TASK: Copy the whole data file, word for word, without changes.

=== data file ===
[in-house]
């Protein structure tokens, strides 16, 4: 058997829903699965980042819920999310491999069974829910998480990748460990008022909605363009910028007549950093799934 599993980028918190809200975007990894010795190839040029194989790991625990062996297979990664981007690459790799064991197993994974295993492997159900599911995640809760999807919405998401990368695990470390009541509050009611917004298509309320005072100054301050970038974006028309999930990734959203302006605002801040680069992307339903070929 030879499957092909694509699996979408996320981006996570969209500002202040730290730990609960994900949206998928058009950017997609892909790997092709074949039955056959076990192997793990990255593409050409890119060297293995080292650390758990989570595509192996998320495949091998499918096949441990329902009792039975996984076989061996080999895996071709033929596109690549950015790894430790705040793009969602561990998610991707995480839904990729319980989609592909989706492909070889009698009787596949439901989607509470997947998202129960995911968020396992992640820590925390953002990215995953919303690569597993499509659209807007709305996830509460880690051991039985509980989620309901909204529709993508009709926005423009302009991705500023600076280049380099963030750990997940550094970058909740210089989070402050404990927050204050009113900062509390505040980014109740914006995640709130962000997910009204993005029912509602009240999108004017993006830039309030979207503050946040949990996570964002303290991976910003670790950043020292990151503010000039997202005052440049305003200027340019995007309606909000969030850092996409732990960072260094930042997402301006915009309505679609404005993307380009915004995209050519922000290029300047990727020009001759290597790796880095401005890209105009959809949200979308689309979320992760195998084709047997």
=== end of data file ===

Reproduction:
[in-house]
């Protein structure tokens, strides 16, 4: 058997829903699965980042819920999310491999069974829910998480990748460990008022909605363009910028007549950093799934 599993980028918190809200975007990894010795190839040029194989790991625990062996297979990664981007690459790799064991197993994974295993492997159900599911995640809760999807919405998401990368695990470390009541509050009611917004298509309320005072100054301050970038974006028309999930990734959203302006605002801040680069992307339903070929 030879499957092909694509699996979408996320981006996570969209500002202040730290730990609960994900949206998928058009950017997609892909790997092709074949039955056959076990192997793990990255593409050409890119060297293995080292650390758990989570595509192996998320495949091998499918096949441990329902009792039975996984076989061996080999895996071709033929596109690549950015790894430790705040793009969602561990998610991707995480839904990729319980989609592909989706492909070889009698009787596949439901989607509470997947998202129960995911968020396992992640820590925390953002990215995953919303690569597993499509659209807007709305996830509460880690051991039985509980989620309901909204529709993508009709926005423009302009991705500023600076280049380099963030750990997940550094970058909740210089989070402050404990927050204050009113900062509390505040980014109740914006995640709130962000997910009204993005029912509602009240999108004017993006830039309030979207503050946040949990996570964002303290991976910003670790950043020292990151503010000039997202005052440049305003200027340019995007309606909000969030850092996409732990960072260094930042997402301006915009309505679609404005993307380009915004995209050519922000290029300047990727020009001759290597790796880095401005890209105009959809949200979308689309979320992760195998084709047997």